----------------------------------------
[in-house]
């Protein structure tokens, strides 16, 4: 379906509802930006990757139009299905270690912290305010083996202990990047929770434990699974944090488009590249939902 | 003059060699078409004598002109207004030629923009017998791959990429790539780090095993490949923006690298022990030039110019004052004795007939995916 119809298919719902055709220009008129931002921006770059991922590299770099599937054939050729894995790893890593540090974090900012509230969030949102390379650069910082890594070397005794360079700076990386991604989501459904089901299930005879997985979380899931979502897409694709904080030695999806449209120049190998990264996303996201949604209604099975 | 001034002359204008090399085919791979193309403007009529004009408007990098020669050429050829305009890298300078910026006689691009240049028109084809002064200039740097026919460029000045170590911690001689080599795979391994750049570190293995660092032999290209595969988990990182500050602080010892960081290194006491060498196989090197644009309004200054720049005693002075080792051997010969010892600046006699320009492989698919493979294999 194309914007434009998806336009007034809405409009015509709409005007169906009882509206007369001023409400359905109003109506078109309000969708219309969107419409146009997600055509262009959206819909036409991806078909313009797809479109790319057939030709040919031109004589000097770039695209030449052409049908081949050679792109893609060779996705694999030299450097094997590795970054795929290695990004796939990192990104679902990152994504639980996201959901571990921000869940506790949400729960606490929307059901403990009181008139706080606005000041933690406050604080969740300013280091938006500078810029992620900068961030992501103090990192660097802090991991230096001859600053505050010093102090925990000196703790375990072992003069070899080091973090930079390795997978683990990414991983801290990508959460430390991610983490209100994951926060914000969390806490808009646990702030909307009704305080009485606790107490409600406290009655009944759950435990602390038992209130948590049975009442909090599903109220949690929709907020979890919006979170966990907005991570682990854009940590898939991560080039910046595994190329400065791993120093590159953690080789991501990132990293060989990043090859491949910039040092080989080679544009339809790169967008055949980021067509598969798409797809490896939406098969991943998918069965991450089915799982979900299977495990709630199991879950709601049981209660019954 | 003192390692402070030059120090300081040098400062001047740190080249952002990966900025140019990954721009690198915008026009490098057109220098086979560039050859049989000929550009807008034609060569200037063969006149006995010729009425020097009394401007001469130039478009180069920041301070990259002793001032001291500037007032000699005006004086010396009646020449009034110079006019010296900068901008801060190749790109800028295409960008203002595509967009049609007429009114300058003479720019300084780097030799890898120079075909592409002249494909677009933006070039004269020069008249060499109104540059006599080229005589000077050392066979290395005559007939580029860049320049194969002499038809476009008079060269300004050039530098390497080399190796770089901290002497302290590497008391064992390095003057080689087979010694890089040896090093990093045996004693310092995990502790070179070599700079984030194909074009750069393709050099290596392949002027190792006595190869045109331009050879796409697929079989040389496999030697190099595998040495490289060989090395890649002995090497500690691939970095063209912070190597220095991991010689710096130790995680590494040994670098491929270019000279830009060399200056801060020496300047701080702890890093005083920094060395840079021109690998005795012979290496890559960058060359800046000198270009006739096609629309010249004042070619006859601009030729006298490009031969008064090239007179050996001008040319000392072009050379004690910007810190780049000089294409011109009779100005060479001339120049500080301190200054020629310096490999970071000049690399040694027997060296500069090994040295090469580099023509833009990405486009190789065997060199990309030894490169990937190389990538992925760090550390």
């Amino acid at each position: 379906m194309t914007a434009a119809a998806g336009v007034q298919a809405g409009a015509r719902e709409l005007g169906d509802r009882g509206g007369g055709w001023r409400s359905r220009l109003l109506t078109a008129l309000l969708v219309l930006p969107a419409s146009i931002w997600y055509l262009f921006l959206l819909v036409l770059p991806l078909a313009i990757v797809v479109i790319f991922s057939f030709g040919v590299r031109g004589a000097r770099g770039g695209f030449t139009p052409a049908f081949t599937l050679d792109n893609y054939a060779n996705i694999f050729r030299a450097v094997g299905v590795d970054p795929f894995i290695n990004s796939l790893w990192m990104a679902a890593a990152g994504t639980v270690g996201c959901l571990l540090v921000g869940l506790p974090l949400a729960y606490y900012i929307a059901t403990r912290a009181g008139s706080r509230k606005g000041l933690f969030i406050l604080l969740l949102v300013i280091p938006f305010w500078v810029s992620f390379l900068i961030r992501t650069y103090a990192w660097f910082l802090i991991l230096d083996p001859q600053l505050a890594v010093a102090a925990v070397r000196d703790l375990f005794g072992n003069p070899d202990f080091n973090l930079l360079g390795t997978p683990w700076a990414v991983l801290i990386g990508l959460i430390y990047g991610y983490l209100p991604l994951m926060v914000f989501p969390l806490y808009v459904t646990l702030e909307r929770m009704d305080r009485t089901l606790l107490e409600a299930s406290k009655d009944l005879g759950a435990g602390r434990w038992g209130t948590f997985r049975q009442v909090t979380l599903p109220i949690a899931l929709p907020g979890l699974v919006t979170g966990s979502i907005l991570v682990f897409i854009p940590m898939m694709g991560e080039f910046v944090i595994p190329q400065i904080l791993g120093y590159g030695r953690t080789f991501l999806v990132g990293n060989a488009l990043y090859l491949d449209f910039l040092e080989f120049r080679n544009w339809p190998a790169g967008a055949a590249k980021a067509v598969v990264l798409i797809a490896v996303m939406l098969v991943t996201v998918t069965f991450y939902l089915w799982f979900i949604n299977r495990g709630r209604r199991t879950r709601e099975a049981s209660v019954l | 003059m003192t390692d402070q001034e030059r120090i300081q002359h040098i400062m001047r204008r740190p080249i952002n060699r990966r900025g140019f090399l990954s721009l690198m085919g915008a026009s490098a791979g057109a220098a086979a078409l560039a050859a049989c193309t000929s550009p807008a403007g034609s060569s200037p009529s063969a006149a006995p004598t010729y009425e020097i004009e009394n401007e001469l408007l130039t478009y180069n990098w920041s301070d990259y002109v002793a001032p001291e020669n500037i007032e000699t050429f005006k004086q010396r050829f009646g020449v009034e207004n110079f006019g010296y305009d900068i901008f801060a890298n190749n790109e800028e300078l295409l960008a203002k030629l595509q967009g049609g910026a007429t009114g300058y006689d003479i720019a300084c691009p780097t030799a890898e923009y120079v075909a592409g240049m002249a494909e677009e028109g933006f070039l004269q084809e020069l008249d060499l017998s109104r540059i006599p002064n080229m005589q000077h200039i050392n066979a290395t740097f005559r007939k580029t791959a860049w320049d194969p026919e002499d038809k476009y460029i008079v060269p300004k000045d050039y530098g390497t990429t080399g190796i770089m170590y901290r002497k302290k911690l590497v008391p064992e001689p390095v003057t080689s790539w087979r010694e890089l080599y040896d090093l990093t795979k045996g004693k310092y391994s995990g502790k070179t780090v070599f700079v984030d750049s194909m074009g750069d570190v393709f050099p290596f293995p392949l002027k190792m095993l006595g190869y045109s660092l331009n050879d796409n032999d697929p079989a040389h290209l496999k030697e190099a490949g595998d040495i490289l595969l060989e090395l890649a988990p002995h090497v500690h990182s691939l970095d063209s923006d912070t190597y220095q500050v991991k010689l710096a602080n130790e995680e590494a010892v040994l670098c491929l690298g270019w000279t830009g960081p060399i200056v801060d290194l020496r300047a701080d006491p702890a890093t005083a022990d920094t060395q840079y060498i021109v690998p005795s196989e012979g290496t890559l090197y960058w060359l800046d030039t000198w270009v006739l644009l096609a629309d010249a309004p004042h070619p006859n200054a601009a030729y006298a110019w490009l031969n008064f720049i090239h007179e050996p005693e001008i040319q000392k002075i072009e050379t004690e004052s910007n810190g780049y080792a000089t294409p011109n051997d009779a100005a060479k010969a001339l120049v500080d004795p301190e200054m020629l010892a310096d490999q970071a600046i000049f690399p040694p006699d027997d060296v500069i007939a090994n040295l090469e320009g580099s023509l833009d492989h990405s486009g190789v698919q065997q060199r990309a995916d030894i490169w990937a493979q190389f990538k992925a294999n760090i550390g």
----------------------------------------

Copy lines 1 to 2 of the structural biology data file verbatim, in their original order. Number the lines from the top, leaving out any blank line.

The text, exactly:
[in-house]
């Protein structure tokens, strides 16, 4: 379906509802930006990757139009299905270690912290305010083996202990990047929770434990699974944090488009590249939902 | 003059060699078409004598002109207004030629923009017998791959990429790539780090095993490949923006690298022990030039110019004052004795007939995916 119809298919719902055709220009008129931002921006770059991922590299770099599937054939050729894995790893890593540090974090900012509230969030949102390379650069910082890594070397005794360079700076990386991604989501459904089901299930005879997985979380899931979502897409694709904080030695999806449209120049190998990264996303996201949604209604099975 | 001034002359204008090399085919791979193309403007009529004009408007990098020669050429050829305009890298300078910026006689691009240049028109084809002064200039740097026919460029000045170590911690001689080599795979391994750049570190293995660092032999290209595969988990990182500050602080010892960081290194006491060498196989090197644009309004200054720049005693002075080792051997010969010892600046006699320009492989698919493979294999 194309914007434009998806336009007034809405409009015509709409005007169906009882509206007369001023409400359905109003109506078109309000969708219309969107419409146009997600055509262009959206819909036409991806078909313009797809479109790319057939030709040919031109004589000097770039695209030449052409049908081949050679792109893609060779996705694999030299450097094997590795970054795929290695990004796939990192990104679902990152994504639980996201959901571990921000869940506790949400729960606490929307059901403990009181008139706080606005000041933690406050604080969740300013280091938006500078810029992620900068961030992501103090990192660097802090991991230096001859600053505050010093102090925990000196703790375990072992003069070899080091973090930079390795997978683990990414991983801290990508959460430390991610983490209100994951926060914000969390806490808009646990702030909307009704305080009485606790107490409600406290009655009944759950435990602390038992209130948590049975009442909090599903109220949690929709907020979890919006979170966990907005991570682990854009940590898939991560080039910046595994190329400065791993120093590159953690080789991501990132990293060989990043090859491949910039040092080989080679544009339809790169967008055949980021067509598969798409797809490896939406098969991943998918069965991450089915799982979900299977495990709630199991879950709601049981209660019954 | 003192390692402070030059120090300081040098400062001047740190080249952002990966900025140019990954721009690198915008026009490098057109220098086979560039050859049989000929550009807008034609060569200037063969006149006995010729009425020097009394401007001469130039478009180069920041301070990259002793001032001291500037007032000699005006004086010396009646020449009034110079006019010296900068901008801060190749790109800028295409960008203002595509967009049609007429009114300058003479720019300084780097030799890898120079075909592409002249494909677009933006070039004269020069008249060499109104540059006599080229005589000077050392066979290395005559007939580029860049320049194969002499038809476009008079060269300004050039530098390497080399190796770089901290002497302290590497008391064992390095003057080689087979010694890089040896090093990093045996004693310092995990502790070179070599700079984030194909074009750069393709050099290596392949002027190792006595190869045109331009050879796409697929079989040389496999030697190099595998040495490289060989090395890649002995090497500690691939970095063209912070190597220095991991010689710096130790995680590494040994670098491929270019000279830009060399200056801060020496300047701080702890890093005083920094060395840079021109690998005795012979290496890559960058060359800046000198270009006739096609629309010249004042070619006859601009030729006298490009031969008064090239007179050996001008040319000392072009050379004690910007810190780049000089294409011109009779100005060479001339120049500080301190200054020629310096490999970071000049690399040694027997060296500069090994040295090469580099023509833009990405486009190789065997060199990309030894490169990937190389990538992925760090550390």